Residents seek flooding resolution
by Susan O’Neill
Mallard Point residents still had questions for the village on Tuesday night after project engineer Mark Bushnell explained the findings of his inspection of their storm water management system.
Bushnell, a project engineer with Trotter and Associates, said he found mud and overgrown vegetation blocking the water flow from the subdivision, causing the neighborhood’s drainage problems and flooding. Bushnell said the blockages are likely the work of beavers and muskrats.
Blockages of the structures created to allow the storm water to drain has increased the level of the subdivision’s retention pond two feet higher and the wetlands to the south two-and-a-half feet higher than they should be. Bushnell estimated that there are 17 acres of excess storm water in the area.
The Village Board agreed to hire a contractor or have public works employees remove six inches of the vegetation blocking the structure at the southern edge of the development to allow the water to drain slowly to the south.
Village President Sean Michels said he was reluctant to clear out the entire blockage at once, because this would flood the property to the south. This property, which includes the retention pond, belongs to long-time area resident and Police Chief Brad Sauer.
But Mallard Point residents present at Tuesday’s Committee of the Whole meeting wanted to know why the village did not do more to protect the homeowners when the development was initially built.
When construction began on the Mallard Point Subdivision in the early 1990s, the developer improved an existing wetland for use as a storm water management facility. The first developer went bankrupt, and construction was completed by another developer who took over the project.
Typically, a homeowners association regulates maintenance in the common areas of a subdivision and collects fees with which to pay for it. Although there was a clause in the annexation agreement for the creation of a homeowners association, one was never formed.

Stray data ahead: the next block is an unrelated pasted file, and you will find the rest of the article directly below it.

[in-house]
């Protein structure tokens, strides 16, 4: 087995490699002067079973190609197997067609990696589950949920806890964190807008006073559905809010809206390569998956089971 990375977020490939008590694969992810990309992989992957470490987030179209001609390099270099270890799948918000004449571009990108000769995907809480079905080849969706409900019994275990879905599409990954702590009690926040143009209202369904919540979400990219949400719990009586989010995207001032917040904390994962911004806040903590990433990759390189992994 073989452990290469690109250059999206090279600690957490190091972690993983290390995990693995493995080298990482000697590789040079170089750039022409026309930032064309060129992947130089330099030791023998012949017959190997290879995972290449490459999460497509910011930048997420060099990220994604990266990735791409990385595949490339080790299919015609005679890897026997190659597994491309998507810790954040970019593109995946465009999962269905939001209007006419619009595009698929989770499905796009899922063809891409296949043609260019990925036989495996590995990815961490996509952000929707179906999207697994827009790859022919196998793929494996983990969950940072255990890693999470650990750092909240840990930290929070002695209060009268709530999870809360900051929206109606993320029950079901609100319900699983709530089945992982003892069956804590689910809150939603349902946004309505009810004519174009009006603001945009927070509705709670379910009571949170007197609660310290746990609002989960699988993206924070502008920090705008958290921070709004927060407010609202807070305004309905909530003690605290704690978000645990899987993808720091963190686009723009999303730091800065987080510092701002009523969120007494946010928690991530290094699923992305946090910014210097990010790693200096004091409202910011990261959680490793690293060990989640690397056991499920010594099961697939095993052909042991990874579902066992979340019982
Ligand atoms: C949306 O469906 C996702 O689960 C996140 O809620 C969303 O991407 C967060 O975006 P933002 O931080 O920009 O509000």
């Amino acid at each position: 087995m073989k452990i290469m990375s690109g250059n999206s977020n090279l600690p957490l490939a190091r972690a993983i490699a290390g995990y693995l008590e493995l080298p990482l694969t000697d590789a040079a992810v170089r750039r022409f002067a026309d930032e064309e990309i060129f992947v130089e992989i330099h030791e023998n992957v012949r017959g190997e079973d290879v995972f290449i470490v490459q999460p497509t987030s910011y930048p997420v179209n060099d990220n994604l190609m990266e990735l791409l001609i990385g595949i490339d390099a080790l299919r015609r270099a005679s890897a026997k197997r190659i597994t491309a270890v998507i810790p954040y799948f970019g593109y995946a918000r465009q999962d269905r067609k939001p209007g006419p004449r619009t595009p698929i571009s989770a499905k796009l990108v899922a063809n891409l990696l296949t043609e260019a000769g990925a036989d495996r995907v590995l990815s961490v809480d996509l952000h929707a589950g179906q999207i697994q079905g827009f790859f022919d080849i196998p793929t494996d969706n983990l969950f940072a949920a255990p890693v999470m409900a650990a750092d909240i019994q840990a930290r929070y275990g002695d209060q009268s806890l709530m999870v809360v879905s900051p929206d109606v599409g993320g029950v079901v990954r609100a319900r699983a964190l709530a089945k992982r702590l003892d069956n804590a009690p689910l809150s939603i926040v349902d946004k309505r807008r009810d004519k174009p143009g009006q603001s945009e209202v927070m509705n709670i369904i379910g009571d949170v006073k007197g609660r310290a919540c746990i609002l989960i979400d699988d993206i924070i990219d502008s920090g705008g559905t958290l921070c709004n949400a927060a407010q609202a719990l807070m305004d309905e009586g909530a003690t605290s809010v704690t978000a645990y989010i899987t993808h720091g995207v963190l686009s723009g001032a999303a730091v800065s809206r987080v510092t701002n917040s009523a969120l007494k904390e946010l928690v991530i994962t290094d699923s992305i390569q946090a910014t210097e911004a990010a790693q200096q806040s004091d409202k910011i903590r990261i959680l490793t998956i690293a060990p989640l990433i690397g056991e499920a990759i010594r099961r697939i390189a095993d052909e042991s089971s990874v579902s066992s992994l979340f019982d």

During previous meetings with the village, Mallard Point residents have complained of standing water, flooded basements and excessive electric bills to continually run two and sometimes three sump pumps.
â€œMistakes were made, and the village needs to take ownership,â€ said Blair Peters, who lives on Brookhaven Circle within the subdivision.
Trustee Mary Heineman said that unfortunately, the village is now learning from mistakes that were made at the time the subdivision was built.
Michels said that once the debris is removed, the next step would be to identify a list of items necessary for ongoing maintenance of the property.
â€œThis would give us the ability to price that out,â€ he said. â€œThen, we’ll see what is involved.â€
Village attorney Steven Andersson said there is a clause in the annexation agreement, which includes the Rolling Oaks Subdivision, that would allow the formation of a Special Services Area. Through the SSA, the village could charge residents an annual fee for the ongoing maintenance of the storm water system.
Trustee Mari Johnson said that although she sympathized with the Mallard Point residents, she wanted to make sure they understood that the trustees were not making a commitment for the village to fix the problem. She said there were a number of neighborhoods with drainage and flooding issues, and the village has to be fiscally responsible to the entire community.
Trustee Tom Renk said he believes it is the role of government to step in and take care of things that the residents cannot. Although he added that the homeowners have some responsibility for fixing the problems, he said he felt a commitment to work with them.
â€œA whole bunch of things have fallen through the cracks,â€ he said. â€œI think it’s our duty to follow through on this process.â€
However, he added that the village could not write a blank check.
After the meeting, trustee Kevin Geary, also a Mallard Point resident, said he did not think that anything was resolved. He said that during the most recent rain, he had three inches of water in his own basement, and he did not think that dropping the height of the blockage by six inches would take care of the problem.
â€œRight now, we’ve got residents whose basements are flooding,â€ he said. â€œIt’s a life-safety issue.â€
There are approximately 250 residences in Mallard Point and Rolling Oaks combined.